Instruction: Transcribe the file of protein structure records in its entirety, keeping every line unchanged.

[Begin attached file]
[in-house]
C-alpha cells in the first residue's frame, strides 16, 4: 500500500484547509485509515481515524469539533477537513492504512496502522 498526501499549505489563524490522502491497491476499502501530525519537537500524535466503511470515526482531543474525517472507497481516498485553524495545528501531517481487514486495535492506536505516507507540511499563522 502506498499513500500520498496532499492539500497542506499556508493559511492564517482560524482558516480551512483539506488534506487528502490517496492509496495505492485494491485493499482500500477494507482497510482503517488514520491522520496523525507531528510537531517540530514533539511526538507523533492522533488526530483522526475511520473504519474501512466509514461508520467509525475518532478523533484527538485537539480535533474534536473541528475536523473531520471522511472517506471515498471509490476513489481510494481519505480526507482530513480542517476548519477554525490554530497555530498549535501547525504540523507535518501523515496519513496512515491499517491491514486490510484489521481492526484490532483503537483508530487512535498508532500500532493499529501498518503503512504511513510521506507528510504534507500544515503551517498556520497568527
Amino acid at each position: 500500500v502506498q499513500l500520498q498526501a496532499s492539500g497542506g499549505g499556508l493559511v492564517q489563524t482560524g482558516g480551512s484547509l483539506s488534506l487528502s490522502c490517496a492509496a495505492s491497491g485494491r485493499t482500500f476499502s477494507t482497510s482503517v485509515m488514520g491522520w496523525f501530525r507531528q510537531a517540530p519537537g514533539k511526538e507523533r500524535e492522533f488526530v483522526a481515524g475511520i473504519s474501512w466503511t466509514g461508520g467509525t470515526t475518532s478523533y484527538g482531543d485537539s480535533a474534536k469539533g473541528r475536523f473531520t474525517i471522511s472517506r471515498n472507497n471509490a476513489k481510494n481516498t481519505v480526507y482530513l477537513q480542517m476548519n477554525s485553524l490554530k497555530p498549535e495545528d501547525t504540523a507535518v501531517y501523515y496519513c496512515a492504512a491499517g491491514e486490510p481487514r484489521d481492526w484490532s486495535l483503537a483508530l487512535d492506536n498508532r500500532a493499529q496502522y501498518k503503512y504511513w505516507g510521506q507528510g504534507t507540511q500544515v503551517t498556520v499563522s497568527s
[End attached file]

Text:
[in-house]
C-alpha cells in the first residue's frame, strides 16, 4: 500500500484547509485509515481515524469539533477537513492504512496502522 498526501499549505489563524490522502491497491476499502501530525519537537500524535466503511470515526482531543474525517472507497481516498485553524495545528501531517481487514486495535492506536505516507507540511499563522 502506498499513500500520498496532499492539500497542506499556508493559511492564517482560524482558516480551512483539506488534506487528502490517496492509496495505492485494491485493499482500500477494507482497510482503517488514520491522520496523525507531528510537531517540530514533539511526538507523533492522533488526530483522526475511520473504519474501512466509514461508520467509525475518532478523533484527538485537539480535533474534536473541528475536523473531520471522511472517506471515498471509490476513489481510494481519505480526507482530513480542517476548519477554525490554530497555530498549535501547525504540523507535518501523515496519513496512515491499517491491514486490510484489521481492526484490532483503537483508530487512535498508532500500532493499529501498518503503512504511513510521506507528510504534507500544515503551517498556520497568527
Amino acid at each position: 500500500v502506498q499513500l500520498q498526501a496532499s492539500g497542506g499549505g499556508l493559511v492564517q489563524t482560524g482558516g480551512s484547509l483539506s488534506l487528502s490522502c490517496a492509496a495505492s491497491g485494491r485493499t482500500f476499502s477494507t482497510s482503517v485509515m488514520g491522520w496523525f501530525r507531528q510537531a517540530p519537537g514533539k511526538e507523533r500524535e492522533f488526530v483522526a481515524g475511520i473504519s474501512w466503511t466509514g461508520g467509525t470515526t475518532s478523533y484527538g482531543d485537539s480535533a474534536k469539533g473541528r475536523f473531520t474525517i471522511s472517506r471515498n472507497n471509490a476513489k481510494n481516498t481519505v480526507y482530513l477537513q480542517m476548519n477554525s485553524l490554530k497555530p498549535e495545528d501547525t504540523a507535518v501531517y501523515y496519513c496512515a492504512a491499517g491491514e486490510p481487514r484489521d481492526w484490532s486495535l483503537a483508530l487512535d492506536n498508532r500500532a493499529q496502522y501498518k503503512y504511513w505516507g510521506q507528510g504534507t507540511q500544515v503551517t498556520v499563522s497568527s